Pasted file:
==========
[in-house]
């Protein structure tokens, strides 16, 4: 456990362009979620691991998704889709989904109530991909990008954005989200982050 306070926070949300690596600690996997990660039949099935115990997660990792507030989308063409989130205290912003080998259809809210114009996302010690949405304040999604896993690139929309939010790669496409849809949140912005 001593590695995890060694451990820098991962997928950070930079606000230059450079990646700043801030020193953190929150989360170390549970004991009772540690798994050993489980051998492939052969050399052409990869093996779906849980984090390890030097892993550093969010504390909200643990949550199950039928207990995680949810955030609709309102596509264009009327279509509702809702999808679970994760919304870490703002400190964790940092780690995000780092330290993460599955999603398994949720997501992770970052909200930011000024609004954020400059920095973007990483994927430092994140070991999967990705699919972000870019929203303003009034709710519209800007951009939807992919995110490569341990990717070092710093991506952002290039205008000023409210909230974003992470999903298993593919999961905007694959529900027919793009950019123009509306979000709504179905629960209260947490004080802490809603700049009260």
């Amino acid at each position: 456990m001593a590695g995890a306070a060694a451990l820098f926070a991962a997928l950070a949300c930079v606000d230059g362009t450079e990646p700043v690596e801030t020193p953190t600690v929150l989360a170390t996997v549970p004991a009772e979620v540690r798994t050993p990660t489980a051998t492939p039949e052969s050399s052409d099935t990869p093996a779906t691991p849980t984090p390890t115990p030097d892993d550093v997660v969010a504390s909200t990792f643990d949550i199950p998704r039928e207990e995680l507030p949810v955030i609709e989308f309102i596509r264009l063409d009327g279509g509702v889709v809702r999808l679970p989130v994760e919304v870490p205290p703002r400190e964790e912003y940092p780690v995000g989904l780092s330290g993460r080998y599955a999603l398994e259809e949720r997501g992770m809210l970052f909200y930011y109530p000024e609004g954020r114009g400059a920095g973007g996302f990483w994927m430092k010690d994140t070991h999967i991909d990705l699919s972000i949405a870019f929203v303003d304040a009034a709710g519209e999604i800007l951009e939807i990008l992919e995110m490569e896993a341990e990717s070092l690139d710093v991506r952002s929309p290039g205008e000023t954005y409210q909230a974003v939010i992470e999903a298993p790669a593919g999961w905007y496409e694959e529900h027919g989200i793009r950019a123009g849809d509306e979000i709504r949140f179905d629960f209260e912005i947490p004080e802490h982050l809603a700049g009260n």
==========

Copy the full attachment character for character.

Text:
[in-house]
């Protein structure tokens, strides 16, 4: 456990362009979620691991998704889709989904109530991909990008954005989200982050 306070926070949300690596600690996997990660039949099935115990997660990792507030989308063409989130205290912003080998259809809210114009996302010690949405304040999604896993690139929309939010790669496409849809949140912005 001593590695995890060694451990820098991962997928950070930079606000230059450079990646700043801030020193953190929150989360170390549970004991009772540690798994050993489980051998492939052969050399052409990869093996779906849980984090390890030097892993550093969010504390909200643990949550199950039928207990995680949810955030609709309102596509264009009327279509509702809702999808679970994760919304870490703002400190964790940092780690995000780092330290993460599955999603398994949720997501992770970052909200930011000024609004954020400059920095973007990483994927430092994140070991999967990705699919972000870019929203303003009034709710519209800007951009939807992919995110490569341990990717070092710093991506952002290039205008000023409210909230974003992470999903298993593919999961905007694959529900027919793009950019123009509306979000709504179905629960209260947490004080802490809603700049009260």
């Amino acid at each position: 456990m001593a590695g995890a306070a060694a451990l820098f926070a991962a997928l950070a949300c930079v606000d230059g362009t450079e990646p700043v690596e801030t020193p953190t600690v929150l989360a170390t996997v549970p004991a009772e979620v540690r798994t050993p990660t489980a051998t492939p039949e052969s050399s052409d099935t990869p093996a779906t691991p849980t984090p390890t115990p030097d892993d550093v997660v969010a504390s909200t990792f643990d949550i199950p998704r039928e207990e995680l507030p949810v955030i609709e989308f309102i596509r264009l063409d009327g279509g509702v889709v809702r999808l679970p989130v994760e919304v870490p205290p703002r400190e964790e912003y940092p780690v995000g989904l780092s330290g993460r080998y599955a999603l398994e259809e949720r997501g992770m809210l970052f909200y930011y109530p000024e609004g954020r114009g400059a920095g973007g996302f990483w994927m430092k010690d994140t070991h999967i991909d990705l699919s972000i949405a870019f929203v303003d304040a009034a709710g519209e999604i800007l951009e939807i990008l992919e995110m490569e896993a341990e990717s070092l690139d710093v991506r952002s929309p290039g205008e000023t954005y409210q909230a974003v939010i992470e999903a298993p790669a593919g999961w905007y496409e694959e529900h027919g989200i793009r950019a123009g849809d509306e979000i709504r949140f179905d629960f209260e912005i947490p004080e802490h982050l809603a700049g009260n």